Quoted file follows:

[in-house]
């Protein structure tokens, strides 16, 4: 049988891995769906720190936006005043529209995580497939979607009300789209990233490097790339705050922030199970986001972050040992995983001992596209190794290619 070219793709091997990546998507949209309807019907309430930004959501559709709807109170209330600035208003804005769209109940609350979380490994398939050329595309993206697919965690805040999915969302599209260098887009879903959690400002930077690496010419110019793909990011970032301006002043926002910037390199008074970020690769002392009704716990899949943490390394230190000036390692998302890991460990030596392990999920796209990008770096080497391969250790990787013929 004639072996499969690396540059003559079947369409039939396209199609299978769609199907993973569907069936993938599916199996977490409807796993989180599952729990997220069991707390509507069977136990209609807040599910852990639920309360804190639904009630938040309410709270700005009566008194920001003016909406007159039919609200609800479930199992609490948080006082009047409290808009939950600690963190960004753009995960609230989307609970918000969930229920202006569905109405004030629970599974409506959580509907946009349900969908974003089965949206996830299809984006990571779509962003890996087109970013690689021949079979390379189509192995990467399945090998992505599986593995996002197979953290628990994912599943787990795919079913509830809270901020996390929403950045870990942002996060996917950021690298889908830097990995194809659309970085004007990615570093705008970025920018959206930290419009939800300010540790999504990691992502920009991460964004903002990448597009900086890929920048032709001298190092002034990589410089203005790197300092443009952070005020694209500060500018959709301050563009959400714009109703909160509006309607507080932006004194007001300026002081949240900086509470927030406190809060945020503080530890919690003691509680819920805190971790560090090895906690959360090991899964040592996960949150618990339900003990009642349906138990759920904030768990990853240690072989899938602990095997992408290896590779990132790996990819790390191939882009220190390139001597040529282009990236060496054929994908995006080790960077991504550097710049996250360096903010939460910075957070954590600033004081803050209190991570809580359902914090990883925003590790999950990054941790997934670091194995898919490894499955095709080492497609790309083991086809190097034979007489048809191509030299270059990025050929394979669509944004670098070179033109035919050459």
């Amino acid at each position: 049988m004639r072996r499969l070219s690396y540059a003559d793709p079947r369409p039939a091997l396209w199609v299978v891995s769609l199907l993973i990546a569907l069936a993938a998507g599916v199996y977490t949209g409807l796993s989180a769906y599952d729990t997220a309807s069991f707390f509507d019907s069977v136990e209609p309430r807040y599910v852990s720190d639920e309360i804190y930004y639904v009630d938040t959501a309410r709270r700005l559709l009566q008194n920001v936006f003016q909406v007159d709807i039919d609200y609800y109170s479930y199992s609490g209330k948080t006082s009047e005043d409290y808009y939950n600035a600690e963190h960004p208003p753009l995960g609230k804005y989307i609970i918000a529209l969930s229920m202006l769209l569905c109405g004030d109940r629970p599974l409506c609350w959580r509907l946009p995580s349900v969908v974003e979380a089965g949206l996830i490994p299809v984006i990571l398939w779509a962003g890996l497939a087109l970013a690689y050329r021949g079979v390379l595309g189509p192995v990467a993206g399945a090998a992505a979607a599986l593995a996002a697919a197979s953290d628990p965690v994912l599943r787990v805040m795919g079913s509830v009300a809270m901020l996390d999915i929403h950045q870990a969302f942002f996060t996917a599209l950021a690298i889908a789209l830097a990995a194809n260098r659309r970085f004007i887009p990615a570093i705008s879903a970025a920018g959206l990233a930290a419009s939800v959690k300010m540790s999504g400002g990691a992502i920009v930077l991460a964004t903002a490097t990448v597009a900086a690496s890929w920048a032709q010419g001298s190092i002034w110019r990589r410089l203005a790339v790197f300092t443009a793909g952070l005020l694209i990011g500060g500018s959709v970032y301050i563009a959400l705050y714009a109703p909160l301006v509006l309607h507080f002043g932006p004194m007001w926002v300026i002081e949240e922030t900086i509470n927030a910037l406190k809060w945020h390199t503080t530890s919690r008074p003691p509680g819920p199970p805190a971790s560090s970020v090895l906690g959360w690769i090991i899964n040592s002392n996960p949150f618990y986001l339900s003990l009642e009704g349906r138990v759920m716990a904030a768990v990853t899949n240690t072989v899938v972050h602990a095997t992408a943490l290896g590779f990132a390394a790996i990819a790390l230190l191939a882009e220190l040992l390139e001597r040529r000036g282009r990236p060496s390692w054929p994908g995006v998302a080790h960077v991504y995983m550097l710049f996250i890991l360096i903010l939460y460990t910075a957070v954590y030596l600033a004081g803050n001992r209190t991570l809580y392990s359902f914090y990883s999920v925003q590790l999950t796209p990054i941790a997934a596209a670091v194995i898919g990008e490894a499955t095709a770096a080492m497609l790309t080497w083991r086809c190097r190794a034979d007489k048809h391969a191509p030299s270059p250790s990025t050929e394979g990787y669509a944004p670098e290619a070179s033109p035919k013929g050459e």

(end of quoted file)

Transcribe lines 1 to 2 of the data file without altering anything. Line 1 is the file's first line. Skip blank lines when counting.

[in-house]
């Protein structure tokens, strides 16, 4: 049988891995769906720190936006005043529209995580497939979607009300789209990233490097790339705050922030199970986001972050040992995983001992596209190794290619 070219793709091997990546998507949209309807019907309430930004959501559709709807109170209330600035208003804005769209109940609350979380490994398939050329595309993206697919965690805040999915969302599209260098887009879903959690400002930077690496010419110019793909990011970032301006002043926002910037390199008074970020690769002392009704716990899949943490390394230190000036390692998302890991460990030596392990999920796209990008770096080497391969250790990787013929 004639072996499969690396540059003559079947369409039939396209199609299978769609199907993973569907069936993938599916199996977490409807796993989180599952729990997220069991707390509507069977136990209609807040599910852990639920309360804190639904009630938040309410709270700005009566008194920001003016909406007159039919609200609800479930199992609490948080006082009047409290808009939950600690963190960004753009995960609230989307609970918000969930229920202006569905109405004030629970599974409506959580509907946009349900969908974003089965949206996830299809984006990571779509962003890996087109970013690689021949079979390379189509192995990467399945090998992505599986593995996002197979953290628990994912599943787990795919079913509830809270901020996390929403950045870990942002996060996917950021690298889908830097990995194809659309970085004007990615570093705008970025920018959206930290419009939800300010540790999504990691992502920009991460964004903002990448597009900086890929920048032709001298190092002034990589410089203005790197300092443009952070005020694209500060500018959709301050563009959400714009109703909160509006309607507080932006004194007001300026002081949240900086509470927030406190809060945020503080530890919690003691509680819920805190971790560090090895906690959360090991899964040592996960949150618990339900003990009642349906138990759920904030768990990853240690072989899938602990095997992408290896590779990132790996990819790390191939882009220190390139001597040529282009990236060496054929994908995006080790960077991504550097710049996250360096903010939460910075957070954590600033004081803050209190991570809580359902914090990883925003590790999950990054941790997934670091194995898919490894499955095709080492497609790309083991086809190097034979007489048809191509030299270059990025050929394979669509944004670098070179033109035919050459």